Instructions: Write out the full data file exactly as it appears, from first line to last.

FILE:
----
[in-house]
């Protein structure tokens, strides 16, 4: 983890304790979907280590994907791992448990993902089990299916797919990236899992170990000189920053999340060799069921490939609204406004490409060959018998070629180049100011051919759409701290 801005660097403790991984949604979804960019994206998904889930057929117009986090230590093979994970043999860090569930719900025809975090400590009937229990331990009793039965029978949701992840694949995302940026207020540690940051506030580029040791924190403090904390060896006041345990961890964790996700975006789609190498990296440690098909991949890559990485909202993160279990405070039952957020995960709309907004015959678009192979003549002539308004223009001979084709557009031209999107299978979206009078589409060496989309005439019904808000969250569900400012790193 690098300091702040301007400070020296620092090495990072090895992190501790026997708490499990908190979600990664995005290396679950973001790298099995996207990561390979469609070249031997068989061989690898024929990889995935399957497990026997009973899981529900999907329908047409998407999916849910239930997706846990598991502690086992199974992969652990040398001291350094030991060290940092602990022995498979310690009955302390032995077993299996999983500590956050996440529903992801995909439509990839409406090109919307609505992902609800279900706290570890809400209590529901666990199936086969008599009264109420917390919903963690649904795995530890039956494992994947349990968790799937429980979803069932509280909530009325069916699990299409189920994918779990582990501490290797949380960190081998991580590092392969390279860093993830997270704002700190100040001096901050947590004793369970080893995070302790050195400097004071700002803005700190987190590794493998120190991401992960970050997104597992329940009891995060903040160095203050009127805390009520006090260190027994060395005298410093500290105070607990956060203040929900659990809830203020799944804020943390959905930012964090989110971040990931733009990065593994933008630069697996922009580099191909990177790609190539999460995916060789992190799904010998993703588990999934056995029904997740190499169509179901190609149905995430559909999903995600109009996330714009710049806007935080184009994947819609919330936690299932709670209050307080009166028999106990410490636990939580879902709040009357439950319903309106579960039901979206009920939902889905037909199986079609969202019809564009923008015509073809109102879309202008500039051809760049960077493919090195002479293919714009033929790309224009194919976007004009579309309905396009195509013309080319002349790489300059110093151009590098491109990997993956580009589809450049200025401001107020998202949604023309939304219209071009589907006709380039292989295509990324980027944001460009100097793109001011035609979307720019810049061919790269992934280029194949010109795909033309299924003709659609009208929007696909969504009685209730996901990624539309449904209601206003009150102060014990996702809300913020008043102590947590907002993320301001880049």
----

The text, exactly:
[in-house]
């Protein structure tokens, strides 16, 4: 983890304790979907280590994907791992448990993902089990299916797919990236899992170990000189920053999340060799069921490939609204406004490409060959018998070629180049100011051919759409701290 801005660097403790991984949604979804960019994206998904889930057929117009986090230590093979994970043999860090569930719900025809975090400590009937229990331990009793039965029978949701992840694949995302940026207020540690940051506030580029040791924190403090904390060896006041345990961890964790996700975006789609190498990296440690098909991949890559990485909202993160279990405070039952957020995960709309907004015959678009192979003549002539308004223009001979084709557009031209999107299978979206009078589409060496989309005439019904808000969250569900400012790193 690098300091702040301007400070020296620092090495990072090895992190501790026997708490499990908190979600990664995005290396679950973001790298099995996207990561390979469609070249031997068989061989690898024929990889995935399957497990026997009973899981529900999907329908047409998407999916849910239930997706846990598991502690086992199974992969652990040398001291350094030991060290940092602990022995498979310690009955302390032995077993299996999983500590956050996440529903992801995909439509990839409406090109919307609505992902609800279900706290570890809400209590529901666990199936086969008599009264109420917390919903963690649904795995530890039956494992994947349990968790799937429980979803069932509280909530009325069916699990299409189920994918779990582990501490290797949380960190081998991580590092392969390279860093993830997270704002700190100040001096901050947590004793369970080893995070302790050195400097004071700002803005700190987190590794493998120190991401992960970050997104597992329940009891995060903040160095203050009127805390009520006090260190027994060395005298410093500290105070607990956060203040929900659990809830203020799944804020943390959905930012964090989110971040990931733009990065593994933008630069697996922009580099191909990177790609190539999460995916060789992190799904010998993703588990999934056995029904997740190499169509179901190609149905995430559909999903995600109009996330714009710049806007935080184009994947819609919330936690299932709670209050307080009166028999106990410490636990939580879902709040009357439950319903309106579960039901979206009920939902889905037909199986079609969202019809564009923008015509073809109102879309202008500039051809760049960077493919090195002479293919714009033929790309224009194919976007004009579309309905396009195509013309080319002349790489300059110093151009590098491109990997993956580009589809450049200025401001107020998202949604023309939304219209071009589907006709380039292989295509990324980027944001460009100097793109001011035609979307720019810049061919790269992934280029194949010109795909033309299924003709659609009208929007696909969504009685209730996901990624539309449904209601206003009150102060014990996702809300913020008043102590947590907002993320301001880049």